An objective method to detect muscle fatigue-related kinematic changes may reduce workplace injuries. However, heterogeneous responses to muscle fatigue suggest that subject-specific analyses are necessary. The objectives of this study were to: (1) determine if wearable inertial measurement units (IMUs) could be used in conjunction with a spine motion composite index (SMCI) to quantify subject-specific changes in spine kinematics during a repetitive spine flexion-extension (FE) task; and (2) determine if the SMCI was correlated with measures of global trunk muscle fatigue. Spine kinematics were measured using wearable IMUs in 10 healthy adults during a baseline set followed by 10 sets of 50 spine FE repetitions. After each set, two fatigue measures were collected: perceived level of fatigue using a visual analogue scale (VAS), and maximal lift strength. SMCIs incorporating 10 kinematic variables from 2 IMUs (pelvis and T8 vertebrae) were calculated and used to quantify subject-specific changes in movement. A main effect of set was observed (F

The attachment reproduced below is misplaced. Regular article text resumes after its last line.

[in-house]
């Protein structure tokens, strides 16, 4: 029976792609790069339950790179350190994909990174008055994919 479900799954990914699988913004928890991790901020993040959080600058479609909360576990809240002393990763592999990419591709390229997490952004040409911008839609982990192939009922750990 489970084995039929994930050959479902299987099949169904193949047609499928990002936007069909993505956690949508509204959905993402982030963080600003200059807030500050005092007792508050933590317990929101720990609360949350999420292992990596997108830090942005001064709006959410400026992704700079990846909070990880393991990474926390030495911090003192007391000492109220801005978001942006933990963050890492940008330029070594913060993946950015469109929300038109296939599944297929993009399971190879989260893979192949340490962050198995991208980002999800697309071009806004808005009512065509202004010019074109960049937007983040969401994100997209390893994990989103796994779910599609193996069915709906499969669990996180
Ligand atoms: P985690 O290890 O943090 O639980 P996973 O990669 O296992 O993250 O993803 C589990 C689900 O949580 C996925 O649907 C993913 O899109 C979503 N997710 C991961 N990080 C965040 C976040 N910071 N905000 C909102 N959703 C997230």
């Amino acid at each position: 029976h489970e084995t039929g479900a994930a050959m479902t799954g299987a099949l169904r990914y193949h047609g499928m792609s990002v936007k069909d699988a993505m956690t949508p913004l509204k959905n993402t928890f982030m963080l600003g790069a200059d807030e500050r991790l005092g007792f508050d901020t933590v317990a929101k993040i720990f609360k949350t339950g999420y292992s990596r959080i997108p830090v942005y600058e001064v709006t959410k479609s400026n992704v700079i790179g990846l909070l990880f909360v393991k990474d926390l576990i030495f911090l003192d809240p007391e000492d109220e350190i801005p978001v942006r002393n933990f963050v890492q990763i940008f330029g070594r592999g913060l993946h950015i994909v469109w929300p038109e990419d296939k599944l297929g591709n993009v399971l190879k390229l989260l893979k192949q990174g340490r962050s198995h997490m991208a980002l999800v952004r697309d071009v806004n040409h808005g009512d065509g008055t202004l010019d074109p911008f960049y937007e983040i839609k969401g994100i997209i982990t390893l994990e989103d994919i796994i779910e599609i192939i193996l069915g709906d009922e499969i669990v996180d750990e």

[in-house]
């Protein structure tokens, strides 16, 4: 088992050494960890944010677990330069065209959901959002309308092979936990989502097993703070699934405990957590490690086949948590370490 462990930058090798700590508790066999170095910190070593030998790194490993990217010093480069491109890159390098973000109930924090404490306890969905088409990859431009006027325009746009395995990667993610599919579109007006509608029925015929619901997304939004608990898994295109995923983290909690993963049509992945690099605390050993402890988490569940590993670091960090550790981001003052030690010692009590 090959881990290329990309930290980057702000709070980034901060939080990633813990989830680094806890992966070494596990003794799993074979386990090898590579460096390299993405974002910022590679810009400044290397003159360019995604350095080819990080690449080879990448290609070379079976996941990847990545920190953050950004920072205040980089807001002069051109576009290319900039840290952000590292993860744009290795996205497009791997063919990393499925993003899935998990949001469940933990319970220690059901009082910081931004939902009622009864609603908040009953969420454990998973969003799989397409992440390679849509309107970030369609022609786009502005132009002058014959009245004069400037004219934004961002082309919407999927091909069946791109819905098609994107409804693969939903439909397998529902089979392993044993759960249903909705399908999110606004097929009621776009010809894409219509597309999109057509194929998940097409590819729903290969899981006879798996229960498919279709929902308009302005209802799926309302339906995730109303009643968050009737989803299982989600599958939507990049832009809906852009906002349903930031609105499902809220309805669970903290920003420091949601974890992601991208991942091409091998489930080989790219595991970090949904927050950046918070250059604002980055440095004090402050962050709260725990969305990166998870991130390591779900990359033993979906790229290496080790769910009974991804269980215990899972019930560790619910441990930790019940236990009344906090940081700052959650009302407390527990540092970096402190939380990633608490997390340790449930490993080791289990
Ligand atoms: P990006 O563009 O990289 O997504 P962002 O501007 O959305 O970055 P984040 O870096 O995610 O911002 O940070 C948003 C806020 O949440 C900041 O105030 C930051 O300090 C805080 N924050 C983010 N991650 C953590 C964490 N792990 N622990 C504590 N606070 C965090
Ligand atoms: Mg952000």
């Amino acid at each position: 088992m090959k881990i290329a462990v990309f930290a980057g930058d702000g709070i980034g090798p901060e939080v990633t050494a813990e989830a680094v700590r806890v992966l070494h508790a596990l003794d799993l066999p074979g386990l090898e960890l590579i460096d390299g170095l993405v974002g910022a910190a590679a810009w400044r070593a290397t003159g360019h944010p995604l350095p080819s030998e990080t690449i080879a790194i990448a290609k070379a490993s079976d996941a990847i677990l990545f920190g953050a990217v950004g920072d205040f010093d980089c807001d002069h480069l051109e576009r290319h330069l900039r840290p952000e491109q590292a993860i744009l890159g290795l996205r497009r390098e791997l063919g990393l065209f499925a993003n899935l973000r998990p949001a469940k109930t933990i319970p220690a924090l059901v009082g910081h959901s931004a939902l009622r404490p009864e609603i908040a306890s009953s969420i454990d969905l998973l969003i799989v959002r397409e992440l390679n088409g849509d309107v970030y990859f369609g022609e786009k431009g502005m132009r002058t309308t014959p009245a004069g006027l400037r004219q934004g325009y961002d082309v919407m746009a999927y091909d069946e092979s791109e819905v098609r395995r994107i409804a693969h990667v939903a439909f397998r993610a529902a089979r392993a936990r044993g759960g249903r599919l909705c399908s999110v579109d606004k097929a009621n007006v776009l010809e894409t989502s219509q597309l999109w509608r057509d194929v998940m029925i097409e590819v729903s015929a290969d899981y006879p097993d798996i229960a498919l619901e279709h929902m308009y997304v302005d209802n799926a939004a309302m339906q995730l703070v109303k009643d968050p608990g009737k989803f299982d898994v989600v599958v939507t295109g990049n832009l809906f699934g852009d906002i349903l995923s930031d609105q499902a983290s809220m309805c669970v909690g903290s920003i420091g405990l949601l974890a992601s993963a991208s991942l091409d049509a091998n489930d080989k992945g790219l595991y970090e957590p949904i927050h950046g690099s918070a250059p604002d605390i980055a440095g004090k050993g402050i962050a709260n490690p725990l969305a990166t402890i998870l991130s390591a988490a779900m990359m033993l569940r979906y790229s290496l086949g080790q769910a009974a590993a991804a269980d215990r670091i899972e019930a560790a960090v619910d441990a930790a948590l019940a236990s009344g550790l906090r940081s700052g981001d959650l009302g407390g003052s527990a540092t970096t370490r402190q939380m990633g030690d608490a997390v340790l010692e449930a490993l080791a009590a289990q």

(1.7, 15.32) = 10.42, p
= 0.002), where the SMCI became significantly greater than set 1 starting at set 4. Significant correlations were observed between the SMCI and both fatigue VAS and maximal lift strength at the individual and study level. These findings support the use of wearable IMUs to detect subject-specific changes in spine motion associated with muscle fatigue.
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